NEW YORK (Reuters Health) – In recurrent ovarian cancer, combination docetaxel and carboplatin may provide an advantage in terms of progression-free survival (PFS) over sequential docetaxel-carboplatin, according to results of a phase 2 study.
However, the toxicity profile and quality of life findings favor the sequential regimen. The study is published online November 9 in the journal Cancer.
In an email to Reuters Health, first author Dr. Angeles Alvarez Secord of Duke University Medical Center, Durham, North Carolina, said, “Both regimens may be acceptable for women with platinum-sensitive ovarian cancer. The advantages and disadvantages of each approach should be discussed.”
“The decision should be based on patients’ therapeutic goals (PFS vs quality of life), prior toxicities from chemotherapy, disease burden, and performance status,” she added.
Study participants included 150 women with recurrent platinum-sensitive epithelial ovarian cancer. They received either weekly docetaxel on days one and eight and carboplatin on day one every three weeks (combination arm) or docetaxel on days one and eight every three weeks for six cycles followed by carboplatin on day one every three weeks for six cycles or until disease progression (sequential arm).
The trial was initially a phase 3 randomized comparative trial that was amended to a phase 2 randomized trial that compared the arms to a historical control due to low patient recruitment.
The response rate was 55.4% in the combination arm versus 43.2% in the sequential arm and PFS was 13.7 months versus 8.4 months, respectively, favoring the combination regimen.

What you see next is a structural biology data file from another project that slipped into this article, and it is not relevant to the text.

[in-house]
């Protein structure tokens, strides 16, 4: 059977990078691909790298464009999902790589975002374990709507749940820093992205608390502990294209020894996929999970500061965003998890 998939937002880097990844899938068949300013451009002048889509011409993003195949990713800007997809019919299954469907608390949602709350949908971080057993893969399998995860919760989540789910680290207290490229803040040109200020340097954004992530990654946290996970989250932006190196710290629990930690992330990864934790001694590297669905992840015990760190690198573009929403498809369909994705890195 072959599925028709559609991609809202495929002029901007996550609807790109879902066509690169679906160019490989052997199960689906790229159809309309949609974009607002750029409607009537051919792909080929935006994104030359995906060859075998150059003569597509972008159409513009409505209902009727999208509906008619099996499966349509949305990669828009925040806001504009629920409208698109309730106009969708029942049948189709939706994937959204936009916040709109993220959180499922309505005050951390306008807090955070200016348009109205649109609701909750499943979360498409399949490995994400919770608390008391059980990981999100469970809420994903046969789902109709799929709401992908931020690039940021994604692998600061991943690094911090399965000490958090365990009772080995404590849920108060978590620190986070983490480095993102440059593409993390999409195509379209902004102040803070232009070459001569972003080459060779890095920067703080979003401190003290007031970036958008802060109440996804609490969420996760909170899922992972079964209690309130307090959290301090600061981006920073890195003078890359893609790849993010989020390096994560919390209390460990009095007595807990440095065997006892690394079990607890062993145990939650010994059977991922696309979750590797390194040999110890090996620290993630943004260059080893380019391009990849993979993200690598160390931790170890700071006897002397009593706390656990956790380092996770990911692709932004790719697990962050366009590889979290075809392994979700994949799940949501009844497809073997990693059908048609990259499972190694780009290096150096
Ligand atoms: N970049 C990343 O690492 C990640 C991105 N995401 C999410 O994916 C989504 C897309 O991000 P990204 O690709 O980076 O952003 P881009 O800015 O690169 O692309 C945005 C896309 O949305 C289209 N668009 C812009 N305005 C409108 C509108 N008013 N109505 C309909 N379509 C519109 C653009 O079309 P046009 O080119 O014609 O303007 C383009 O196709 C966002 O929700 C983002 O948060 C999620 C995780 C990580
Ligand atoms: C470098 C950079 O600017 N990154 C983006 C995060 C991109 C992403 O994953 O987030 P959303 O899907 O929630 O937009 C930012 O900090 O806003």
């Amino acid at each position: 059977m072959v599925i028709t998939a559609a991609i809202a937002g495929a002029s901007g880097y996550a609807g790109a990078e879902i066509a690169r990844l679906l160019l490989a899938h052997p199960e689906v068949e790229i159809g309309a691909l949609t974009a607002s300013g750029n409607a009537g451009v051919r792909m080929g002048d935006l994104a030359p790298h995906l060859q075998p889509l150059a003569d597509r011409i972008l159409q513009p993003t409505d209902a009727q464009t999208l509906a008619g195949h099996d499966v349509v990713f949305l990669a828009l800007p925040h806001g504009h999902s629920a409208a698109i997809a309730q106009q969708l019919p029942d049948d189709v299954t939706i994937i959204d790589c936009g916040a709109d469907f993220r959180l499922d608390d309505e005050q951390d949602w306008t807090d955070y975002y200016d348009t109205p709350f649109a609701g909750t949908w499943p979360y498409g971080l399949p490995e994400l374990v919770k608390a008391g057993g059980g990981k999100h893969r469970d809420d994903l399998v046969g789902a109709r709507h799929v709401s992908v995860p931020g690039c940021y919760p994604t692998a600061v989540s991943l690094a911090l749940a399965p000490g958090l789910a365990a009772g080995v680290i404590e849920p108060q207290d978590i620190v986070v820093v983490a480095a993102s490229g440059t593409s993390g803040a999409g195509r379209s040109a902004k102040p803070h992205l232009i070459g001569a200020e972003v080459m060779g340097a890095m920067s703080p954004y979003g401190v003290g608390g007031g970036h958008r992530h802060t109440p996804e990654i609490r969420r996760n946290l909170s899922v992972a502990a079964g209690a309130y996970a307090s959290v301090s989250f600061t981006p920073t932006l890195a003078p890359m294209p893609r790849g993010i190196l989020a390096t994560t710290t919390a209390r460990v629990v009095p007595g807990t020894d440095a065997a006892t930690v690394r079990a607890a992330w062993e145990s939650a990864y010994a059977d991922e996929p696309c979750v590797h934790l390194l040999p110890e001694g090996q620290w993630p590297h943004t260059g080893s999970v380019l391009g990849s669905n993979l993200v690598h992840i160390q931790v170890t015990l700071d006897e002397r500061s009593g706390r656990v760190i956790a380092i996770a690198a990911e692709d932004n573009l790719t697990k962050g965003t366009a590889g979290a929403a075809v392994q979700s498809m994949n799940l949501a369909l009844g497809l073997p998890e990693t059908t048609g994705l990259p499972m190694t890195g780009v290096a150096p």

“In the exploratory analysis the PFS was significantly longer for patients treated with combination therapy compared to those treated with sequential therapy,” Dr. Secord said.
However, the toxicity profile was worse for patients treated with combination therapy compared to sequential therapy. The incidence of grade 2 or 3 neurotoxicity and grade 3 or 4 neutropenia was higher with combination than with sequential therapy (11.7% vs 8.5% and 36.8% vs 11.3%, respectively). Quality of life was also worse with combination therapy.
“Our data highlight the tradeoff between efficacy and toxicity that is central to treatment decisions,” Dr. Secord and colleagues write.
The median overall survival was similar in both arms (33.2 months vs 30.1 months); however, the study was not powered to assess overall survival.
Dr. Secord said, since a phase 3 study in recurrent ovarian cancer “may never happen, this trial may represent the most information regarding sequential monotherapy that we will ever have.”
Despite surgery and platinum/taxane chemotherapy for ovarian cancer, most patients (80%) will develop a recurrence, Dr. Peter G. Rose of the Cleveland Clinic, Women’s Health Institute in Ohio notes in a commentary.
The design of the current trial, he points out, involves giving a taxane before giving a platinum in a platinum-sensitive patient population, with the intent of prolonging the platinum-free interval and potentially enhancing the probability of a response to sequential carboplatin. He notes, however, that 14% of patients never received carboplatin in the sequential arm.
Dr. Rose says the study design (giving sequential docetaxel followed by carboplatin) “did not appear to be putting the best foot forward. A more ideal study would have included two sequential arms – one starting with docetaxel and one starting with carboplatin.”
Nonetheless, Dr. Rose says the investigators are to be “congratulated for addressing an important question in recurrent ovarian cancer. Only by addressing important questions in a randomized fashion will we be able to provide a clearer treatment path for both physicians and patients.”
A multicenter, randomized, phase 2 clinical trial to evaluate the efficacy and safety of combination docetaxel and carboplatin and sequential therapy with docetaxel then carboplatin in patients with recurrent platinum-sensitive ovarian cancer